Madhubani painting is one of the many famous Indian art forms. As it is practiced in the Mithila region of Bihar and Nepal, it is called Mithila or Madhubani art. Often characterized by complex geometrical patterns, these paintings are known for representing ritual content for particular occasions, including festivals, religious rituals, etc. The colours used in Madhubani paintings are usually derived from plants and other natural sources. Some of the initial references to the Madhubani painting can be found in the Hindu epic Ramayana when King Janaka, Sita’s father, asked his painters to create Madhubani paintings for his daughter’s wedding. The knowledge was passed down from generation to generation and the paintings began to adorn the houses of the region. The art form became more famous in women and the women of the village practiced these paintings on the walls of their respective home. Their paintings often illustrated their thoughts, hopes and dreams. One such artist who hoped of painting her thoughts and gave them a dream like appearance is Godawari Dutta.
Godawari Dutta is from Bahadurpur village of Dharbhanga district of Bihar. She was inclined towards Madhubani art since the age of 6. She used to hide her paintings from her mother thinking that she will be scolded by her. Her mother Subhadra Devi, who was also a Madhubani artist once saw her paintings and praised her work and said that Godawari will become a great artist one day. She encouraged her to not panic and continue with her art. This the same advice Godawari Dutta gave to young artist when she was conferred with Padma Shri in January 2019.
Dutta’s paintings are full of bright colours and depict the various celebration of human life. But Dutta’s own life was not that colourful. She lost her father at the age of 10. Her mother had tough time bringing up her 4 children. Later, Dutta got married in 1947 but her husband ran to Nepal and married someone else. Since then she lives in Madhubani district along with her paintings and her son. Maybe the pain in her life and the struggle she went through was the reason she found colours in every walk of life and painted them on her canvas which became a world in its own right and was appreciated all over the globe.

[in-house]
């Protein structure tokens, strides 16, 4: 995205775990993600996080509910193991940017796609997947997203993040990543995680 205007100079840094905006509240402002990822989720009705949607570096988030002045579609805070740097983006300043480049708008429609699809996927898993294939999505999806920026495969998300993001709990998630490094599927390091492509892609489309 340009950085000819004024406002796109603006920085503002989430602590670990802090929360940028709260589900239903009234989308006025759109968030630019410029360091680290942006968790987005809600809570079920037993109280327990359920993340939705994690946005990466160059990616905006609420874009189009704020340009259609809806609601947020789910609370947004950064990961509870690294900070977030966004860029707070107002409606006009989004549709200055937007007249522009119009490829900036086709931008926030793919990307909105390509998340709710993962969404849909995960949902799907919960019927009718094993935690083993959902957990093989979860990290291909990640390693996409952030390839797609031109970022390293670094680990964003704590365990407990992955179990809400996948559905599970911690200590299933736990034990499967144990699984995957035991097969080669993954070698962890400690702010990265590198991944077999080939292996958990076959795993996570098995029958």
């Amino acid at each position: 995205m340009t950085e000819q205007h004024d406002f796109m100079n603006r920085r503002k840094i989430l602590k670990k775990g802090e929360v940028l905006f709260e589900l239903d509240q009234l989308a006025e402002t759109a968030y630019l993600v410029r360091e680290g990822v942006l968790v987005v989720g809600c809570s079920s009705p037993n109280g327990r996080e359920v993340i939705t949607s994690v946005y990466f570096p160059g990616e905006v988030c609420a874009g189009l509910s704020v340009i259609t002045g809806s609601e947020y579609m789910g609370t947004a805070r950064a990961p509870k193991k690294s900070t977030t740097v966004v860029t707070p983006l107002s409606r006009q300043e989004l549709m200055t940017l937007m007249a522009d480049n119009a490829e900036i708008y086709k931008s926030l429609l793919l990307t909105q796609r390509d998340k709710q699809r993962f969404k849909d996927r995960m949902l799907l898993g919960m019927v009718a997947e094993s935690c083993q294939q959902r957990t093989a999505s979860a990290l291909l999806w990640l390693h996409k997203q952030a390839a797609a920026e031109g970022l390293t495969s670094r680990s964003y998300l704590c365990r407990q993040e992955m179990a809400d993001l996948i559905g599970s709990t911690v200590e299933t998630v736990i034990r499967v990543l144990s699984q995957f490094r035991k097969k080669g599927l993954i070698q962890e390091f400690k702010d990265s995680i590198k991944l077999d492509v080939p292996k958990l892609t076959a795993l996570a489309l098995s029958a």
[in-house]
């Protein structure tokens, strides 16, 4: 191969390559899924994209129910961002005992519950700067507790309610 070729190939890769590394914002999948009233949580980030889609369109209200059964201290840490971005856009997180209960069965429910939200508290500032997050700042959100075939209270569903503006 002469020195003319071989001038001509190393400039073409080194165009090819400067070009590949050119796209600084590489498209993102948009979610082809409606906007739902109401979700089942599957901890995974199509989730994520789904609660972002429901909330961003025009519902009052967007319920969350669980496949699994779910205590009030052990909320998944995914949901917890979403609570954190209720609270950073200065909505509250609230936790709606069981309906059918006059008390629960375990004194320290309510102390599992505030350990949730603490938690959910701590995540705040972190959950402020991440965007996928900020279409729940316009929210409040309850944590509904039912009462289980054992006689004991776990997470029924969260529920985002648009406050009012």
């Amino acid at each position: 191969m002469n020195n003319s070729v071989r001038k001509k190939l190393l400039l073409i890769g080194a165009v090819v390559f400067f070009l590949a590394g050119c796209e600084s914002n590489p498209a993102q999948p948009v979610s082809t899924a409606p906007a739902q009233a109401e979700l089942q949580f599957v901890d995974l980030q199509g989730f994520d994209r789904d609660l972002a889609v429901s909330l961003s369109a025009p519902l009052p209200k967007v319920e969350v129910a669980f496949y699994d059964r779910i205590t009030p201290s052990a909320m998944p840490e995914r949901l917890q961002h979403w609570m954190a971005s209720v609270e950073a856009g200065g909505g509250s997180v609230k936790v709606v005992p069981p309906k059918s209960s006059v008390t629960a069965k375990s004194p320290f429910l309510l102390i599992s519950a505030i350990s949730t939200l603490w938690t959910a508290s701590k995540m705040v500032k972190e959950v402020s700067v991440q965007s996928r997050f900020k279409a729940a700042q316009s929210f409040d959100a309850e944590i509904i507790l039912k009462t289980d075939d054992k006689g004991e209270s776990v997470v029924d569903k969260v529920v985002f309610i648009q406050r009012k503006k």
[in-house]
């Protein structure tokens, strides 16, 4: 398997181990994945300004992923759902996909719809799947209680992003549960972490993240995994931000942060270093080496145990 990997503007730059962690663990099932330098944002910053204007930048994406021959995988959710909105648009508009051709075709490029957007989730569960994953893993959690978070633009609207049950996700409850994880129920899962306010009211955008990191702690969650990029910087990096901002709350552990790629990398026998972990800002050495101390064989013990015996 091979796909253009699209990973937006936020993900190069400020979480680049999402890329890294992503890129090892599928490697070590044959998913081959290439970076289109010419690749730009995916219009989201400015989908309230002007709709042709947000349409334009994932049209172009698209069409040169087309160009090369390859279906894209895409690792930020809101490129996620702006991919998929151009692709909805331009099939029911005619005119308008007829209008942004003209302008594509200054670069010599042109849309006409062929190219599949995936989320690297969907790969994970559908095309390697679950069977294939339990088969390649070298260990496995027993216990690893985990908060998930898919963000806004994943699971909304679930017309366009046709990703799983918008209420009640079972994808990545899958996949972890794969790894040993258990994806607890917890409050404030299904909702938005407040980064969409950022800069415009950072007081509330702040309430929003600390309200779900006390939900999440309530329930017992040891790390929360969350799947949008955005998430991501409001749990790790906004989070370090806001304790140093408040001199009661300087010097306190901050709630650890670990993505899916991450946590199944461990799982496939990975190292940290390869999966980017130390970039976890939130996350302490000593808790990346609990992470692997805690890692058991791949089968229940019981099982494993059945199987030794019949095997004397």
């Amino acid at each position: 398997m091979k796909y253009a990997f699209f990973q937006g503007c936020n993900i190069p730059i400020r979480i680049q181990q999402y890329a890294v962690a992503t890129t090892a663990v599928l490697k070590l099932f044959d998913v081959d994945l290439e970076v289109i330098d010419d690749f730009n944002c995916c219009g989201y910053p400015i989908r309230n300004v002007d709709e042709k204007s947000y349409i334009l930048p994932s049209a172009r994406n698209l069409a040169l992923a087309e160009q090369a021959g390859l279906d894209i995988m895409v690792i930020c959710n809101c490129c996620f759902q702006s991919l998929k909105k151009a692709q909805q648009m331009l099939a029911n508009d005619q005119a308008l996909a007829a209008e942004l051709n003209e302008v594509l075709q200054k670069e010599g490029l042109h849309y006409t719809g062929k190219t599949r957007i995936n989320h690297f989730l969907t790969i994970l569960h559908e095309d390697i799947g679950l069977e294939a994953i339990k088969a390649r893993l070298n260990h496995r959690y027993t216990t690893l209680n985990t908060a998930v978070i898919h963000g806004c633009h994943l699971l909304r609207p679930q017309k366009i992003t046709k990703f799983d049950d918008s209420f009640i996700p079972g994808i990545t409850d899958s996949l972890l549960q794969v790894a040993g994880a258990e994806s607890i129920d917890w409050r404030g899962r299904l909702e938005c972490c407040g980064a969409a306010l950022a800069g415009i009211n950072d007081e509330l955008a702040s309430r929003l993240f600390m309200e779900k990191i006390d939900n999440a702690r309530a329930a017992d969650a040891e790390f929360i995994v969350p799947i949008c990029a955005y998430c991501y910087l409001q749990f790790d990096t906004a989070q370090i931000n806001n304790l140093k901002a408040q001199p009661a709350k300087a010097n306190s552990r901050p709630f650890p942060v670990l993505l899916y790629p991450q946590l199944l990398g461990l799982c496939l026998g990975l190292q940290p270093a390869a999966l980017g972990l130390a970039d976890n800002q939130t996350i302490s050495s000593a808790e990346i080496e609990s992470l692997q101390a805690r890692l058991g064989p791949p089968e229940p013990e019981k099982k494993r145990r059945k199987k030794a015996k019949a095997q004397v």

Godawari Dutta helped in establishing the Mithila Museum in Takomachi, Japan which houses more than 850 Mithila paintings from various artists. The project took 7 years for which Godawari Dutta had to stay in Japan for 6 months a year. Dutta, who has also been to Germany, now dreams of writing a book on the art form as the art form is majorly taught from generation to generation orally. For her work in the field of Madhubani art, Godawari Dutta received National Award in 1980 and was conferred with the title of “Shilp Guru” by President Pratibha Patil in 2006. In 2019, her work was recognized once again by the nation when she was conferred with Padma Shri.
When asked how she felt after receiving Padma Shri, Godawari Dutta said that she is more than happy and feels that her hard work is finally being paid by popularizing the dying art form of India. Godawari Dutta who is optimistic about the length to which Madhubani art will flourish still wishes that more help from Madhubani artists and Government will help in transforming this traditional art form into something which will become daily life of every Indian. After all, this is the art form of those women who lived a life of hardship but told us their dreams with colours. They had their expressions painted in Radha and Sita and their expectations painted in Rama and Krishna.
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